Canadian stocks fell a second day, paring a weekly advance, after oil extended losses below $60 a barrel and an equity rout in China deepened while investors awaited a resolution to Greek debt talks.
TransCanada Corp. retreated 3 percent to pace declines among energy stocks. Valeant Pharmaceuticals International Inc. retreated 1.9 percent after a report the drugmaker had approached animal health company Zoetis Inc. about a takeover. Potash Corp. of Saskatchewan Inc. fell 1.8 percent amid its pursuit of German K+S AG.
The Standard & Poor’s/TSX Composite Index fell 89.41 points, or 0.6 percent, to 14,808.09 at 4 p.m. in Toronto. The gauge has risen 1.1 percent this week after four straight declines.
Surge Energy Inc. dropped 4.1 percent and TransCanada lost 3 percent as energy companies fell 1.2 percent. All 10 industries in the S&P/TSX retreated on trading volume 14 percent lower than the 30-day average.
Pacific Rubiales Energy Corp. tumbled 5.6 percent. The two companies seeking to acquire it said Thursday the price for their joint bid was justified given the difficulties Pacific Rubiales would face surviving as an independent company.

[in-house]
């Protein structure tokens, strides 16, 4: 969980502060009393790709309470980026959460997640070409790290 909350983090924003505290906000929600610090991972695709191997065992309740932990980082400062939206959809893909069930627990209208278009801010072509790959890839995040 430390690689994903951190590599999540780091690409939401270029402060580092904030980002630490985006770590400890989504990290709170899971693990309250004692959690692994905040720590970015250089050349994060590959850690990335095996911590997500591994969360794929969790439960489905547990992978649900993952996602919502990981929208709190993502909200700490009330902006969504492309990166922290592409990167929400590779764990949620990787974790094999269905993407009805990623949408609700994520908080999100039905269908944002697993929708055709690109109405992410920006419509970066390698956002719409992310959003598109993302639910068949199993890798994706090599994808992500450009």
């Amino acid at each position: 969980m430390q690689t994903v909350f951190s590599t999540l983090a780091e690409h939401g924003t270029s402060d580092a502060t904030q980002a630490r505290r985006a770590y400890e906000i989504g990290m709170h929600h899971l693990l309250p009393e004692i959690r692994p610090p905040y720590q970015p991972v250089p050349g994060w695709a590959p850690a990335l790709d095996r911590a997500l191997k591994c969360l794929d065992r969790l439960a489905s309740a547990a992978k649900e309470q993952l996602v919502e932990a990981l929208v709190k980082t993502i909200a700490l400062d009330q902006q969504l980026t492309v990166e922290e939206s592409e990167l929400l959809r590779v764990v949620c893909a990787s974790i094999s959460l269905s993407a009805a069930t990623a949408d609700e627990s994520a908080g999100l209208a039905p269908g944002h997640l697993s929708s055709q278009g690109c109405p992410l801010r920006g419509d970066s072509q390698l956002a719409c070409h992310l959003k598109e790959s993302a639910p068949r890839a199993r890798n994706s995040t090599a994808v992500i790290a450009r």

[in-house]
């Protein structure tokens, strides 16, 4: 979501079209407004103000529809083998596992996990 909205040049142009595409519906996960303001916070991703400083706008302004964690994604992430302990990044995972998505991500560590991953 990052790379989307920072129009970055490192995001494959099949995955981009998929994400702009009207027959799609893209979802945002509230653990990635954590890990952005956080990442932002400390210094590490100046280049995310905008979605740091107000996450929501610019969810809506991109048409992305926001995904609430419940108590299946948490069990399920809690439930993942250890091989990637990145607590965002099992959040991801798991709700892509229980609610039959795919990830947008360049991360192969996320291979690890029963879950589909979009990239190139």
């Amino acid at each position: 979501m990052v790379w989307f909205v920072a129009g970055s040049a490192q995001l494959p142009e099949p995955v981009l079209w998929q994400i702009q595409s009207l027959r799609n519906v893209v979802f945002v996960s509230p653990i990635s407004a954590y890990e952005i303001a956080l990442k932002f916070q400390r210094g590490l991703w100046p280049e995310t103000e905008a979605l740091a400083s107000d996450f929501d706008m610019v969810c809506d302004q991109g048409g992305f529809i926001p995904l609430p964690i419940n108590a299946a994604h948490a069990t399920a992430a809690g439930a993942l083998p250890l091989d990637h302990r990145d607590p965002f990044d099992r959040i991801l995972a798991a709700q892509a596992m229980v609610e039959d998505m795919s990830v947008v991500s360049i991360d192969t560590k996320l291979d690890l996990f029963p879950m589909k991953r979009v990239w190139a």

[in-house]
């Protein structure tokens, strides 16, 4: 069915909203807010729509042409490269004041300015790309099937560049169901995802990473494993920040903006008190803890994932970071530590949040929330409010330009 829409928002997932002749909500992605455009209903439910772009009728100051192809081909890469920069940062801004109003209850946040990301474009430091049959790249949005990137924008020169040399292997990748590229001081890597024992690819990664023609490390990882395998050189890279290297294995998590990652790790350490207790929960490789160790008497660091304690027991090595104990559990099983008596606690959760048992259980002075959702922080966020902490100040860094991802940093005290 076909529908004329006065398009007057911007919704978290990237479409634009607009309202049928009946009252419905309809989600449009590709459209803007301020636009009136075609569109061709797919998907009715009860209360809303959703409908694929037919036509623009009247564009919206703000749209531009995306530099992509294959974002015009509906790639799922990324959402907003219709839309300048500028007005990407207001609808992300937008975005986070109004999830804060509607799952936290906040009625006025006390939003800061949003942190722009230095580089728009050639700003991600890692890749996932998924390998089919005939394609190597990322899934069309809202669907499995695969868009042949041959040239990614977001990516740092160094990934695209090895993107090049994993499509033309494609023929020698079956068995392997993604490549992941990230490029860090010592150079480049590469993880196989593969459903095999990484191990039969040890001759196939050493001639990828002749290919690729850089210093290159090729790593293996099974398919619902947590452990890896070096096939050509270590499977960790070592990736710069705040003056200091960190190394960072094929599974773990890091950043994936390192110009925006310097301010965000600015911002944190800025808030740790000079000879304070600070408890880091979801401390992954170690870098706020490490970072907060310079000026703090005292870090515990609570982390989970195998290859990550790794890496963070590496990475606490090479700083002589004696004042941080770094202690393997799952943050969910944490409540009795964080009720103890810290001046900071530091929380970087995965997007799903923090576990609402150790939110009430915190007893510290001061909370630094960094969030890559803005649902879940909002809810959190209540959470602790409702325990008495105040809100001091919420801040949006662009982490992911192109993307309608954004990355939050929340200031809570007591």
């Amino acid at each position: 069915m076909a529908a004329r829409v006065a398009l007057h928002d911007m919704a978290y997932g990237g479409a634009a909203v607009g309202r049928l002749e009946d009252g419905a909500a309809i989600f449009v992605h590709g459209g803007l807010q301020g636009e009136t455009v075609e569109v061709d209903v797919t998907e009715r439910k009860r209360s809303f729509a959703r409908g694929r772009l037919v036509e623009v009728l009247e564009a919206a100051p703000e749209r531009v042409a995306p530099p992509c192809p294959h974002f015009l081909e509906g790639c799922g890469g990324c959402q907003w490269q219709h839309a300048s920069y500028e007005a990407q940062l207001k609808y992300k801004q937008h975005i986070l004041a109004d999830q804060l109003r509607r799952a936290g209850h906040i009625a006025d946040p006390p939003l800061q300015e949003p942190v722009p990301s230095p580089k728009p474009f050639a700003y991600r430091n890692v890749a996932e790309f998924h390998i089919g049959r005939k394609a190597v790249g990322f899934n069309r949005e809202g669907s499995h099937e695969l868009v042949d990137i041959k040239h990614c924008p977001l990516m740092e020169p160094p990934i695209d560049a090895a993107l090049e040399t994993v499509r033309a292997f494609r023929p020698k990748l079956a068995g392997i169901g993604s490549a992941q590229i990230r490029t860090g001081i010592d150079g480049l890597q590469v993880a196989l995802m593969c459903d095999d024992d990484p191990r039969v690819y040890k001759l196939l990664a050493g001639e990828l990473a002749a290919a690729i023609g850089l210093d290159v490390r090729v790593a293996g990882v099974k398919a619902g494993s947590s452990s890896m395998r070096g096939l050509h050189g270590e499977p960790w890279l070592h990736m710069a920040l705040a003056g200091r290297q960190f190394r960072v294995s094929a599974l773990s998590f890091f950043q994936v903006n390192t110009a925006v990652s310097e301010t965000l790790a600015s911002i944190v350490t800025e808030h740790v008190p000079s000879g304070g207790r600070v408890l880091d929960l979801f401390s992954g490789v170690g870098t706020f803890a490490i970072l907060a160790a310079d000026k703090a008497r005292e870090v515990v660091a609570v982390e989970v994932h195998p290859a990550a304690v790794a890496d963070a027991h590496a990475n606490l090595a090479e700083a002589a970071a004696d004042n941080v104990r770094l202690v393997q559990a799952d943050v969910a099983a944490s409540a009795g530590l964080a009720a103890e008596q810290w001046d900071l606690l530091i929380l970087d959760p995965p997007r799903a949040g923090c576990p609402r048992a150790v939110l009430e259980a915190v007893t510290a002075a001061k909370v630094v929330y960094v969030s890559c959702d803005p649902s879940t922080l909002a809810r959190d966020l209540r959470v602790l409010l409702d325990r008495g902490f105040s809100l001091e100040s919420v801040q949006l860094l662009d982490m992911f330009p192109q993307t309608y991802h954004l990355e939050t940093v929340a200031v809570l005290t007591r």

The Shanghai Composite Index plunged 7.4 percent,the most in five months, leaving the benchmark on the cusp of a bear market. China’s stock market has plunged from first to worst on global performance rankings as leveraged speculators unwind their positions and a growing number of analysts warn that valuations have climbed too far. China is Canada’s second-largest trading partner after the U.S.
Investors are also monitoring the situation in Europe. Greece’s creditors have proposed a five-month program extension and 15.5 billion euros ($17.3 billion) of funding that would extend the country’s bailout program through November, a European official told reporters in Brussels. A Greek government news agency later reported the deal was rejected.
Potash Corp. slipped 1.8 percent. The Canadian fertilizer producer is pursuing K+S, though the German potash supplier is likely to reject the offer as the bid is too low, according to people familiar with the matter.